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Discussion Starter #1
Hi Everyone,

So I've been playing tenor for about 5 years now and it's awesome! Recently I've began playing more often and in a range of new bands and I've suddenly begun craving thicker reeds and a louder, beefier sound. I've had three different music teachers since I started, but none of them have actually been saxophone players so it was a shock when I recently discovered that mouthpieces are somewhat important!

I currently have the Yamaha 4C mouthpiece, and am playing an intermediate range Jupiter. I've done my Grade 5 AMEB equivalent (ANZCA) and am currently working on my 6.

Mouthpiece inquires aren't exactly uncommon on this forum and I've read through a few, so I guess I'm really after some clarification more than suggestions. From what I've read, a Morgan mouthpiece seems to be a reliable choice, with something along the line of a 5M or 6M for jazz, and a 3C for classical. That and the much repeated cry of play everything in the shop, but with the city a couple of hours away, a good heads up would be nice.

So I guess I'm asking if the Morgan 5M or 6M is the way to go, or if I even need to upgrade the Yamaha 4C? Plus, the amount of classical I'm playing is bare minimum, so could the Morgan or the 4C cover this?


I don't know if this matters, but a mouthpiece with volume would be nice, although I can almost hit the volume I want on the 4C so don't pump it up too much. (I play in the local community swing band with an average volume of FORTISSIMO!)

Erm and influences/aspirations. I'm afraid I really don't listen to enough sax, as my hunt for trombone solos is almost second nature, but recently I've been enjoying the sax player from The JB's, and Dana Colley (Morphine) is an inspiration! Add in the sax from Fat Freddie's Drop as well.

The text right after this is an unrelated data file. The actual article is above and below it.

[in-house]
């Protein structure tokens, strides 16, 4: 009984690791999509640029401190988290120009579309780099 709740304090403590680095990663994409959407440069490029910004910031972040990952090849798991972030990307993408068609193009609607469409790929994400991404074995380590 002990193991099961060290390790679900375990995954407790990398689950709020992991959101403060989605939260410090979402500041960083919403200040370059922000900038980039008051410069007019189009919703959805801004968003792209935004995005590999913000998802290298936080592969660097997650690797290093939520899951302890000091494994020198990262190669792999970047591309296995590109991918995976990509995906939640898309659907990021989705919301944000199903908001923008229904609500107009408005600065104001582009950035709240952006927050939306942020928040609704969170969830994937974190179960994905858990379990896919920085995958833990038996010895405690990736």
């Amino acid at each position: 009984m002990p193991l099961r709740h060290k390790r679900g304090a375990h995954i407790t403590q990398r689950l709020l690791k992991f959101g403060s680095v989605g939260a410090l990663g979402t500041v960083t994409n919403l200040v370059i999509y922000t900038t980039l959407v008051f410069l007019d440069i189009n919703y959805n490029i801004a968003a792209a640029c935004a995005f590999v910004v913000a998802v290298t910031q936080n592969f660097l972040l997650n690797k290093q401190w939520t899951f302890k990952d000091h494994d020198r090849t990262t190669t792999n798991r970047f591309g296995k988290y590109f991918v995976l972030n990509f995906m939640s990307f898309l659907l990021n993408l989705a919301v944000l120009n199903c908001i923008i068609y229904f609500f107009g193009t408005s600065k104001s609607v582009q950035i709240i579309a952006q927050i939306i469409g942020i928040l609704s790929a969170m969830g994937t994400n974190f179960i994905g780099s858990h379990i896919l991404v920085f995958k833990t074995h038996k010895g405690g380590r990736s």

Thanks in advance, and sorry for covering ground that has been explored to the point of lunacy.
 

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Forum Contributor 2010-2016
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1,706 Posts
Welcome to the forum. Good to see another Aussie digger cobber mate. And the tenor is the prince of instruments.

Look, the 4C is a stock mouthpiece that'll give you a sound that was in vogue with society bands in the 1930s - at least that's how they make me sound. Mouthpieces vary a lot and their geometry is incredibly important, much more so, in my view, than the horn itself. The mouthpiece, the reed and your own particular embouchure are exponentially more integral to your sound than most other variables. And this is good because, despite some ridiculous prices, you can change two of these variables pretty cheaply.

The best examples of mouthpieces go up remarkably in price. I don't mind when it reflects a reasonable return on an hourly rate to the craftspeople who hand fashion them, but some are priced for their name rather than their sound.

That said, what you could do, if you're wanting to go down the mouthpiece road to hell, is to study up the types of mouthpiece variables (tips, rails, tables, baffles etc) that appeal to you and find some of the less expensive, mass produced examples. You can get some pieces that will change your sound radically for less than $100. Once you have one or two of these pieces play them a LOT. I don't mean a few hours or a gig or two. This process can take years. In fact it's probably best if it does take at least a year.